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NOBLER THAN REVENGE.

ALGERIA OF TO-DAY.

[No title]

DHULEEP SINGH.

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WHY MARK TWAIN LEFT THE I…

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WHY MARK TWAIN LEFT THE ARMY. At a banquet of Union Veterans in Baltimore recently Murk Twain gave his war history as follows: -When yonr secretary invited me to this reunion of the Union Veterans of Maryland he requested me to come prepared to clear up a matter which he said had long been a subject of dispute and bad blood in war circles in this country-to wit, the true dimen- sions of my military services in the Civil War, and the effect which they had upon the general result. I recognise the importance of this thing to history, and I have come prepared. Here are the details. I was in the Civil War two weeks. In that brief time I rose from private to second lieutenant. The monu- mental feature of my campaign was the one battle which my command fought-it was in the summer of '61. If I do say it, it was the bloodiest battle ever fought in human history; there is nothing ap- proaching it for destruction of human life in the field, if you take into consideration the forces engaged and the proportion of death to survival. And yet you do not even know the name of that battle. Neither do I. It had a name, but I have forgotton it. It is no use to keep private information which you can't show off. In our battle there were just 15 men engaged on our side—all brigadier-generals but me, and I was a second-lieutenant. On the other side there was one man. He was a stranger. We killed aim. It was night, and we thought he was an army of observation; he looked like an army of observa- vation—in fact, he looked bigger than an army of observation would in the day time; and some of us believed he was trying to surround UP, and some thought he was going to turn our position, and so we shot him. Poor fellow, he probably wasn't an army of observation, after all, but that wasn't our fault; as I say, he' had all the look of it in that dim light. It of observation, after all, but that wasn't our fault; as I say, he had all the look of it in that dim light. It was a sorrowful circumstance, but he took the chances of war, and be drew the wrong card; he over-estimated his fighting strength, and he suffered the likely result; but be fell as the brave should fall—with his face to the front and feet to the field-so we buried him with the honour of war, and took his things So began and ended the only battle in the history of the world where the opposing force was utterly exter- minated, swept from the face of the earth-to the last man. And yet you don't know the name of that battle; you don't even know the name of that man. Now, then, for the argument. Suppose I bad con- tinued in the war, and gone on as I began, and exter- minated the opposing force every time-every two weeks-where would your war have been ? Why, you see yourself, the conflict would have been too one- sided. There was but one honourable course for me to pursue, and I pursued it. I withdrew to private life, and gave the Union cause a chance. There, now, you have the whole thing in a nutshell; it was not my presence in the Civil War that determined that tre- mendous contest-it was my retirement from it that brought the crash. It left the Confederate side too weak.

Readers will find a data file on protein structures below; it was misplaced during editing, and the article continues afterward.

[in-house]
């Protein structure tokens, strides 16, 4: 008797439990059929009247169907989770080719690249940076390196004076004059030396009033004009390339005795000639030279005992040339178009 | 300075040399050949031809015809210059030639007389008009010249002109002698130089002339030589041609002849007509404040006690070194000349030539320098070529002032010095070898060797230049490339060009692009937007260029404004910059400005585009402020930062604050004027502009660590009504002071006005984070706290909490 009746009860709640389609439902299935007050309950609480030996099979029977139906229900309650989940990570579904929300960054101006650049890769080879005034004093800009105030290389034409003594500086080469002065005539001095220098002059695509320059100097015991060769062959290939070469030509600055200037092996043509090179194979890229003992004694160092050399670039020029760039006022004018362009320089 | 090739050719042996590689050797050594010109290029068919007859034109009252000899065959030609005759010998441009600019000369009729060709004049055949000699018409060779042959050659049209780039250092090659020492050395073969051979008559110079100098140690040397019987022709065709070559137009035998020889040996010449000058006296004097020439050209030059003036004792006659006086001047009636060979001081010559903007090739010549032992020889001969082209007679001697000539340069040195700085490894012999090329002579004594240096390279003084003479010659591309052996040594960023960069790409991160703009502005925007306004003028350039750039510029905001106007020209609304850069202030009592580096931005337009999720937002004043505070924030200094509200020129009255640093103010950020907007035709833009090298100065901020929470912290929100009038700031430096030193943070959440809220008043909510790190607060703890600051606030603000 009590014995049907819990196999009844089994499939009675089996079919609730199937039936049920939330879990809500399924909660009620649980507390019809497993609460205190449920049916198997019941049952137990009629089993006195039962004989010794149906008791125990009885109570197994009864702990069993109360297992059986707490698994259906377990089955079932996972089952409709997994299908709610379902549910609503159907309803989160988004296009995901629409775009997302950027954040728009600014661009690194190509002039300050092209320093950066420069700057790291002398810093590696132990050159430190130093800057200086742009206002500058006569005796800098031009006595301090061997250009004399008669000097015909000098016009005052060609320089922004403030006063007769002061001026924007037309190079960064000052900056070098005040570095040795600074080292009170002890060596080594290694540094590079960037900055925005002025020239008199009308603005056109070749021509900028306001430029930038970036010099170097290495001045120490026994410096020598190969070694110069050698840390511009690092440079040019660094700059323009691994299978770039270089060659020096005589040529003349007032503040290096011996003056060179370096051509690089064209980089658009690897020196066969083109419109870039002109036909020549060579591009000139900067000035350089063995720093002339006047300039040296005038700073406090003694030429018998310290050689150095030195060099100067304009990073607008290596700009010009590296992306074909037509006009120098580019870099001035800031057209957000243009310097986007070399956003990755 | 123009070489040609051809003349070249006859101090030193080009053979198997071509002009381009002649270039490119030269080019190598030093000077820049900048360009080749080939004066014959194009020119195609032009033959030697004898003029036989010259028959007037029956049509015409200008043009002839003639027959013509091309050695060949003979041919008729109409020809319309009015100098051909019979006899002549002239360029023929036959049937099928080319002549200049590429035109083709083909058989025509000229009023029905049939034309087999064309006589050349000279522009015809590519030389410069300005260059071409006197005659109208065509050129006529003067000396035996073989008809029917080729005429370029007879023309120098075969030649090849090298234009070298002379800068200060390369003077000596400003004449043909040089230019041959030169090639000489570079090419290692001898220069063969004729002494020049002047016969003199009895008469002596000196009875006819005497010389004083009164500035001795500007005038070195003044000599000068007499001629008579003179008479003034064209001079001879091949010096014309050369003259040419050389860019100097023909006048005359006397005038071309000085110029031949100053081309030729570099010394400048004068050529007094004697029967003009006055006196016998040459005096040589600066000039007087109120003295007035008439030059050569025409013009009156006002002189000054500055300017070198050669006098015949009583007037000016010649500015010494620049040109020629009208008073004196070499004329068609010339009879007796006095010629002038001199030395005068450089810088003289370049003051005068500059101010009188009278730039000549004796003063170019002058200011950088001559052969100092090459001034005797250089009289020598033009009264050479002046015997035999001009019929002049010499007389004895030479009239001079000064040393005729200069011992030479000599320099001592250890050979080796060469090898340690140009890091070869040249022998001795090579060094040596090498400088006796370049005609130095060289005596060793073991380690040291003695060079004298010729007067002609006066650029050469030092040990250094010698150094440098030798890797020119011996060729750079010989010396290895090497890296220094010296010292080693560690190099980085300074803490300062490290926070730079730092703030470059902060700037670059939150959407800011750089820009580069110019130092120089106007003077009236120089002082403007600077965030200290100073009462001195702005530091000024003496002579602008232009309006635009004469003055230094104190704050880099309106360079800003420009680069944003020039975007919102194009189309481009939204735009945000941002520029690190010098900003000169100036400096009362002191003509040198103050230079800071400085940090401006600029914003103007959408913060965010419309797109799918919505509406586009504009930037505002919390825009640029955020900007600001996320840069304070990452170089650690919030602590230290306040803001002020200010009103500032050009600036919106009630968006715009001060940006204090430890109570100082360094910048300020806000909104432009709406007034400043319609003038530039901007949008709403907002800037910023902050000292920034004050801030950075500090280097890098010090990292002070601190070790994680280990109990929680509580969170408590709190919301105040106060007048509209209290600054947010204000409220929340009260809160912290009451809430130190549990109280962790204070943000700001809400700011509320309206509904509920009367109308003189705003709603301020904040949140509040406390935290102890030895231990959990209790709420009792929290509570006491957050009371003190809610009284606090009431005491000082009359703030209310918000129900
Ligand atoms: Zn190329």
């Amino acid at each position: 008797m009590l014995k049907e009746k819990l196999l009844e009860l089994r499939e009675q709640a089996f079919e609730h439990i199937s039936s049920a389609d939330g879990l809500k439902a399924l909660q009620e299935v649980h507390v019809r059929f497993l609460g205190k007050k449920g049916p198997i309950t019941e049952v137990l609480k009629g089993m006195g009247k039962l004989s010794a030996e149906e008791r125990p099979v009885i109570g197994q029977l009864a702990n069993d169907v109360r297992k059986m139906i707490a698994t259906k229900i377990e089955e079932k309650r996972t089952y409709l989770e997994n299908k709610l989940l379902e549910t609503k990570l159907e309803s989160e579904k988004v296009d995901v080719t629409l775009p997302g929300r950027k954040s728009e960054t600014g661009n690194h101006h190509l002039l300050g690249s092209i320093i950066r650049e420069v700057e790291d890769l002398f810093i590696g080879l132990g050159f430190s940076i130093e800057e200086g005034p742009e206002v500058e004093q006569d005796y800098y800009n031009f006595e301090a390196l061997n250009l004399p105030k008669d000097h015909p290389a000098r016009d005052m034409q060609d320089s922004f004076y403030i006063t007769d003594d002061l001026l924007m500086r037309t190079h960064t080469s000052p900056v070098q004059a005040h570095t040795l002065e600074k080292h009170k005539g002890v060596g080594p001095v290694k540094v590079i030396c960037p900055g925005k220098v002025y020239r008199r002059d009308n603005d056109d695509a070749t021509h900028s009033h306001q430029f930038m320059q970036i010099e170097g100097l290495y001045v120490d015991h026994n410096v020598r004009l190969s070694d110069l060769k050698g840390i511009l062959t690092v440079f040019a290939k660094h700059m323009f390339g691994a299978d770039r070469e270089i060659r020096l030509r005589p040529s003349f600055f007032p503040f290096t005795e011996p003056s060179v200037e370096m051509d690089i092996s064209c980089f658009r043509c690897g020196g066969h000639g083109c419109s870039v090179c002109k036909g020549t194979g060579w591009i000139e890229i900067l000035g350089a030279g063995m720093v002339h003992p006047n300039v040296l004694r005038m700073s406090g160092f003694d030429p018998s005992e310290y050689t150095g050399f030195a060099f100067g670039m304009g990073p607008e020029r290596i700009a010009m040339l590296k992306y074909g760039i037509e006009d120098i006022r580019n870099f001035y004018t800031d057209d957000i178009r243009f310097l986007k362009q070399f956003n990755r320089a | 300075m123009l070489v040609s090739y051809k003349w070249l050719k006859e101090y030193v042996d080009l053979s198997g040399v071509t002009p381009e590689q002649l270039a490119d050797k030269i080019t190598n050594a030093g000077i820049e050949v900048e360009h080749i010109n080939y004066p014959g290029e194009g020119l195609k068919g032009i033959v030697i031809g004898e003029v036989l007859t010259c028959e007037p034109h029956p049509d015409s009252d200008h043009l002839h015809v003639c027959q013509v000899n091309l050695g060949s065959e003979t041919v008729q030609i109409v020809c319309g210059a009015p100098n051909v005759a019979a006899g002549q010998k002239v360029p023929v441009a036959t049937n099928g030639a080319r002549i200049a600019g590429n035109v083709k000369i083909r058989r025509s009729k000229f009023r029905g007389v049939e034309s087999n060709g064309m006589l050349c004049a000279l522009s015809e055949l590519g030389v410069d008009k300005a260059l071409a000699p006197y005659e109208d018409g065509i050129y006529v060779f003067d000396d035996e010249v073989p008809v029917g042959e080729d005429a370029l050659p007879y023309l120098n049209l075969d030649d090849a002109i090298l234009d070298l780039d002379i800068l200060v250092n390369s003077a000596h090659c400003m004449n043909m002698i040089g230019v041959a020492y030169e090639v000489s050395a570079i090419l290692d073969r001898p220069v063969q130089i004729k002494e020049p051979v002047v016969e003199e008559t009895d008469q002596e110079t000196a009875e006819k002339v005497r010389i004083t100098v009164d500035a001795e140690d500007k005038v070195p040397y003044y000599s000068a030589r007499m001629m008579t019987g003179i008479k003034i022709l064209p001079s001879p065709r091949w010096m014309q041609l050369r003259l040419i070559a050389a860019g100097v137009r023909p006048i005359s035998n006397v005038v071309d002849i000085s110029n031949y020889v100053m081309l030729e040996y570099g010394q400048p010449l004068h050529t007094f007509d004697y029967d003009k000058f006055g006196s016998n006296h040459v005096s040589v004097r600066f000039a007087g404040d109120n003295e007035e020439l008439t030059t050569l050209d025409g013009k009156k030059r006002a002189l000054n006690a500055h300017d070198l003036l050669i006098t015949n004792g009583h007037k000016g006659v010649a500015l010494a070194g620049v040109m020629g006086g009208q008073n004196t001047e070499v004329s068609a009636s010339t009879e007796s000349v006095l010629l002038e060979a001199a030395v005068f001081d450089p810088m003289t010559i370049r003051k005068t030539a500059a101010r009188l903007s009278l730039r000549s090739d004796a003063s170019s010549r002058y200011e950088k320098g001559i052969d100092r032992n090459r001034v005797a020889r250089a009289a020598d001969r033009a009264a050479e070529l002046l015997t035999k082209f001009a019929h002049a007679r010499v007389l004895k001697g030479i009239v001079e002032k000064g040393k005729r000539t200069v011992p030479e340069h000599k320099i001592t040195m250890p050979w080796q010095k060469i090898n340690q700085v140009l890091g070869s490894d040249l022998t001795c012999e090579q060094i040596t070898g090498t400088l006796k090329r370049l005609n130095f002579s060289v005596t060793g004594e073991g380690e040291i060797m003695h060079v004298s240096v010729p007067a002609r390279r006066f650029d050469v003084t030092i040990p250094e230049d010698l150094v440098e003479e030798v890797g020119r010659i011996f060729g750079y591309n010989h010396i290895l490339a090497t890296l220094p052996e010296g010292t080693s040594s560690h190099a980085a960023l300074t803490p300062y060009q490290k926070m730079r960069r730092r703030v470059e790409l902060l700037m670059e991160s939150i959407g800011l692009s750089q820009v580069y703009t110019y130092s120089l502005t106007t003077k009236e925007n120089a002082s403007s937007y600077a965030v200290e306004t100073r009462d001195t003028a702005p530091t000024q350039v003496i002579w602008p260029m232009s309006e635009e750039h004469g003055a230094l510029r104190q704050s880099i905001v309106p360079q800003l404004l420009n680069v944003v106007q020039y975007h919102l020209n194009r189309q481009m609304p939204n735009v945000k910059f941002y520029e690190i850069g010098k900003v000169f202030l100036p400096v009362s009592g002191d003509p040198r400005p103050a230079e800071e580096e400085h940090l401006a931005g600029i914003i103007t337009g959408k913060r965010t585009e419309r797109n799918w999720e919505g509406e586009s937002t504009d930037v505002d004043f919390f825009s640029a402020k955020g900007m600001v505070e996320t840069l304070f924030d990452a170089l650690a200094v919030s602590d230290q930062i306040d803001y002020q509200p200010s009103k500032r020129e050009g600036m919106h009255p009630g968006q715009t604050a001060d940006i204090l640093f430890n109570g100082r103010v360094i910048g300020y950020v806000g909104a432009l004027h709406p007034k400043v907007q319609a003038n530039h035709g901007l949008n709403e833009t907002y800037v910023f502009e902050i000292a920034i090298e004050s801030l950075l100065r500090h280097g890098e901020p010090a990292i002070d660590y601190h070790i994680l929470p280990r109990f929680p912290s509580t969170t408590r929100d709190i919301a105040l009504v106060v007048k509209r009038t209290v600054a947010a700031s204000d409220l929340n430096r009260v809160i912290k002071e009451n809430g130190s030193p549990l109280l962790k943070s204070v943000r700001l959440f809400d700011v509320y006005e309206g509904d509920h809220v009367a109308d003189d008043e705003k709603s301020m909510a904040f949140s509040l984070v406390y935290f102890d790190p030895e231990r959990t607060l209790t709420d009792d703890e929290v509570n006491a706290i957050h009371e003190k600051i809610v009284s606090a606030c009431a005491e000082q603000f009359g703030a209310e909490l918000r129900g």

HISTORIC BONES.

DINING ON SNAILS.

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